Hanny Al Khoury is from Eilabun, a village near Tiberias. Eilabun was the only Palestinian village whose people were allowed to return after their displacement in 1948, the Nakba, which means catastrophe. The internationally acclaimed artist’s story is as complex and poignant as his art. He brought the chaos of his life to the canvas and turned his experience into wildly successful art.
The art exhibition, Chaos of the Senses, was presented with the help of George Al-Aama at The Walled Off Hotel in Bethlehem. The Walled Off Hotel is an art venue in the form of a hotel owned by the influential and controversial street artist, Banksy. Each room is an art exhibit unto itself and overlooks the eight-meter wall that divides the West Bank. The venue hosts artworks by Palestinian artists and is the largest permanent platform dedicated to Palestinian art.
For Al Khoury, each piece represented a time or situation that affected him. The process was a powerful katharsis for the artist and was a departure from his prior work. The collection was more introspective and less hyperbolic and detailed. Among the themes of the art exhibit, Chaos of the Senses, is “life isn’t fair.” When Al Khoury says it, there is no sense of resentment or anger. There is a certain peace about him, a gentleness, despite what he has endured in his past.
Al Khoury finished high school in 2006 and began studying visual art in Tel Aviv at the Manshar Hamanhal College. But Al Khoury’s values lead him to abandon his studies. He and his father had opposing beliefs on an intellectual and religious level. He could not live according to his father’s conservative ways and refused to give up his identity. Al Khoury made the choice to leave; the conflict was too great.
Not by choice, but because of a choice, Al Khoury lived homeless for the next two years. He spent the time living between the eastern and western sectors of Jerusalem—the Arabic sector and the Jewish sector. Those years were incredibly formative for Al Khoury. He would speak to the tourists and pilgrims and learn from each exchange, growing.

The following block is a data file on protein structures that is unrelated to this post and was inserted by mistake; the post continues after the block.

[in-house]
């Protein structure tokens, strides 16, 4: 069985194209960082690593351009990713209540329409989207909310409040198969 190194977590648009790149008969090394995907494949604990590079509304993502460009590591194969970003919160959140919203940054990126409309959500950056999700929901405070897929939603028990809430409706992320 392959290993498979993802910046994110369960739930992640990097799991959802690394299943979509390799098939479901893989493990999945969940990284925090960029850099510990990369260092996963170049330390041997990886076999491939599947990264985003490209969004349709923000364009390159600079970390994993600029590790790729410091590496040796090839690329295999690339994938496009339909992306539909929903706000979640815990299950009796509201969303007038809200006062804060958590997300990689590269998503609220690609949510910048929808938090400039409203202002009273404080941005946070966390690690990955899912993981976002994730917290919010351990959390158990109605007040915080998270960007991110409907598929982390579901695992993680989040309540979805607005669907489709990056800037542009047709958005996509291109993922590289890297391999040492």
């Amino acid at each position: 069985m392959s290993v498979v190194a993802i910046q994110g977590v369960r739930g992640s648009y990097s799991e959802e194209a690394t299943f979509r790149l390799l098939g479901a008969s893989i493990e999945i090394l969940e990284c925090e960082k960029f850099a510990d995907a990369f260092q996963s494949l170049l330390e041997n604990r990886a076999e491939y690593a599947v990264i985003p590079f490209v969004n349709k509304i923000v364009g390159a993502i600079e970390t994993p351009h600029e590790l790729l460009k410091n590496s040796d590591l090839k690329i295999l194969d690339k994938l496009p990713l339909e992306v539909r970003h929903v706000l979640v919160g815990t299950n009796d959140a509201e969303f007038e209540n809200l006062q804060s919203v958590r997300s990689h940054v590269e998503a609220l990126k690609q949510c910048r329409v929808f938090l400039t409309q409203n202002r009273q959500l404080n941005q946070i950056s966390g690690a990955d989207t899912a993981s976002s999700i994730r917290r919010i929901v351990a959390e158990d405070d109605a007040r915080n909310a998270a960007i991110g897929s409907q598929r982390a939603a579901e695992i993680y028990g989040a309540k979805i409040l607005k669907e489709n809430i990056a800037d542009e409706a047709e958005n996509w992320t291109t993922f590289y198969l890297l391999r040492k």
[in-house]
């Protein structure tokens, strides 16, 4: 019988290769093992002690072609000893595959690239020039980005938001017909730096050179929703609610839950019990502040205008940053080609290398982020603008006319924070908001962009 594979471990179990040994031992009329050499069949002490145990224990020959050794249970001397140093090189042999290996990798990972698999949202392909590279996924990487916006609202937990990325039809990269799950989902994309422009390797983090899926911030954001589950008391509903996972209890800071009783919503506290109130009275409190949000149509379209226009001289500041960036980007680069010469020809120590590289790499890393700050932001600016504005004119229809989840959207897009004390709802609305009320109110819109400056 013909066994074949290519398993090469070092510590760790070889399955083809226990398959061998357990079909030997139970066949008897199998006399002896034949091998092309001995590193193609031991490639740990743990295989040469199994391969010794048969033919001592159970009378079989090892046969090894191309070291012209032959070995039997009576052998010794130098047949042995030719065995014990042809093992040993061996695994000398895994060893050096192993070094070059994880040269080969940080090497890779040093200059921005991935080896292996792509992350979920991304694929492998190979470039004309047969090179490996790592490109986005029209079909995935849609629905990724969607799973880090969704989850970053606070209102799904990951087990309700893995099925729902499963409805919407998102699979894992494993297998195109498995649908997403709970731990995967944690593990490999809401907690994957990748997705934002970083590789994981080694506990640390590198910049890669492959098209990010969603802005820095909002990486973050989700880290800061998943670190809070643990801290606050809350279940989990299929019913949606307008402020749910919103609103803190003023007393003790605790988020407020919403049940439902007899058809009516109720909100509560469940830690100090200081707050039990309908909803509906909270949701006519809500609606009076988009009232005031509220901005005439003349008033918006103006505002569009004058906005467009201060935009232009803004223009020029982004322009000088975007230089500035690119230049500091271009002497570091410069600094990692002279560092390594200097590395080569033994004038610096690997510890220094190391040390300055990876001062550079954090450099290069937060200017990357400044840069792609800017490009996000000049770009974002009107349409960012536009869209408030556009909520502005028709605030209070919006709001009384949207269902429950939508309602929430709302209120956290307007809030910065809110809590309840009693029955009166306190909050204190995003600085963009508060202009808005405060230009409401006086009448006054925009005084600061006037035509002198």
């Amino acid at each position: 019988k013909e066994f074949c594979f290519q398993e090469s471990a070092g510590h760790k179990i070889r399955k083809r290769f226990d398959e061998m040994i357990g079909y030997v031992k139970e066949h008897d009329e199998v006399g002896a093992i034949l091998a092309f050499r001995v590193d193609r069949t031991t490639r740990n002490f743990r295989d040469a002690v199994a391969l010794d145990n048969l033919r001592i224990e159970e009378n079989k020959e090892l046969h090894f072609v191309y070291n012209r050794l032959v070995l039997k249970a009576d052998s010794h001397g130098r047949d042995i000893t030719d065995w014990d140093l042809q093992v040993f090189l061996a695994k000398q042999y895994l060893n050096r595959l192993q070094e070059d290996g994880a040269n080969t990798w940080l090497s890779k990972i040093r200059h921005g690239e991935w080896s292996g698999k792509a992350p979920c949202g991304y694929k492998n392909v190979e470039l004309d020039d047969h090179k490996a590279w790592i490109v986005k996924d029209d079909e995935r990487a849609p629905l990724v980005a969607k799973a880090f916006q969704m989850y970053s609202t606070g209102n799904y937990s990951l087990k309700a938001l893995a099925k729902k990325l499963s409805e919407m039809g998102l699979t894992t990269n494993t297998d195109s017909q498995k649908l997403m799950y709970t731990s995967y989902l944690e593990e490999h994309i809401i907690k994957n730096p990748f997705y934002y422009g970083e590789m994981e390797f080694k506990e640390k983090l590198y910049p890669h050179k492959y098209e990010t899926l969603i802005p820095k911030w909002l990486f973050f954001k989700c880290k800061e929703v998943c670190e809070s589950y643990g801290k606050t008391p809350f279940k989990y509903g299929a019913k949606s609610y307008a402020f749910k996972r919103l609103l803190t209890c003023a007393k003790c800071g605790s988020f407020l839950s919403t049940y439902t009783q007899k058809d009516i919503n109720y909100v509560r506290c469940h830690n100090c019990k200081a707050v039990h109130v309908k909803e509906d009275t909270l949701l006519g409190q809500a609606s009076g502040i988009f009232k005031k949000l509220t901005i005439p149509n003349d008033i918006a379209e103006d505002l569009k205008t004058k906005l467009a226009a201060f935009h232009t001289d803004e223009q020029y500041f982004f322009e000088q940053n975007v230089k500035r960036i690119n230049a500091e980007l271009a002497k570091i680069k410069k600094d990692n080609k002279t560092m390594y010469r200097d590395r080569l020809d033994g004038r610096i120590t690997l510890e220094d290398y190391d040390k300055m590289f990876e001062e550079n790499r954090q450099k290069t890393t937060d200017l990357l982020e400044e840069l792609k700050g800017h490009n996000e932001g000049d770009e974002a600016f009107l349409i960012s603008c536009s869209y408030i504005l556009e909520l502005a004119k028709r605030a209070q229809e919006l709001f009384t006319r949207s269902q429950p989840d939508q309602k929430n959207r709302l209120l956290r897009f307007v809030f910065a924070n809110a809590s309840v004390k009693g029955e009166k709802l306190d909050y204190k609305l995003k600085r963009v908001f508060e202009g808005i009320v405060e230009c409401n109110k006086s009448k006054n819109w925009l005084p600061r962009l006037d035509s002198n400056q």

“Life can hit you bad if you have values—pull you right down to the bottom. But if you continue following your values, it will lift you up.”
It wasn’t until 2008 that Al Khoury would save enough money to rent his first apartment. Even though it was utterly unfurnished, there was a bleak comfort in having a home at last. He wasn’t making art during his time on the streets, but in the next two years, he produced a collection, Between Reality and Imagination. The exhibit was a failure, attended only by seven of Al Khoury’s friends. What followed was a string of setbacks, like a failed relationship and a friend’s suicide. Al Khoury returned to Eilabun in 2011 and exhibited his art there. The gallery was packed, and Al Khoury finally had some success with the exhibition.
In 2012, Al Khoury began studying privately with artist Michael Hallaq, a professor at the University of Haifa. He studied technique and theory. He also studied art history with a particular interest in the impacts of arts’ psychologies and experiences on their work. Defiant of his life’s oppositions, he practiced art. He became a master of his medium, oil paint, and worked at honing his technique every day. Al Khoury was very productive during this time.
His world-record-setting mosaic depicting the Palestinian poet, Taha Mohammad Ali, made entirely of toast in 2016 helped Al Khoury achieve some notoriety. However, his assertion of the “Palestinian identity” through the mosaic inside occupied Palestine led to chaos and a disappointing reception. It was only after his move to North America that the Arab World recognized Al Khoury’s art for what it was. “I have three galleries in Tel Aviv throwing themselves at me. I had a lot of offers from Israeli art dealers. I know as a fact I would have made it faster to where I am right now if I cooperated with them, selling out my identity, selling out who I am to an apartheid system.”
Al Khoury immigrated to Canada in 2017 and he feels that was the point at which his healing began. “When I came to Canada, it was like coming out of the storm. I started going deeper, dealing with my own story, my own pain, my own misery. My own past. I didn’t control what I did. It flowed out. […] For me, that series was to be a healing process, because it captured [the] many stations in my life. It was like closing a circle. To move on. It was like opening up a box with all the broken emotions, all the misery, and the trauma and [to] start picking up emotions and translating them to figures. And play with them the way I wanted to. On my terms.”
Al Khoury held to his values—and to his ambition—through insurmountable life challenges. He would leave the Middle East and begin a fresh chapter in his career and his life. Hanny Al Khoury, a Palestinian, and a monumentally talented and resilient artist, is still rising. The world will see much more of him.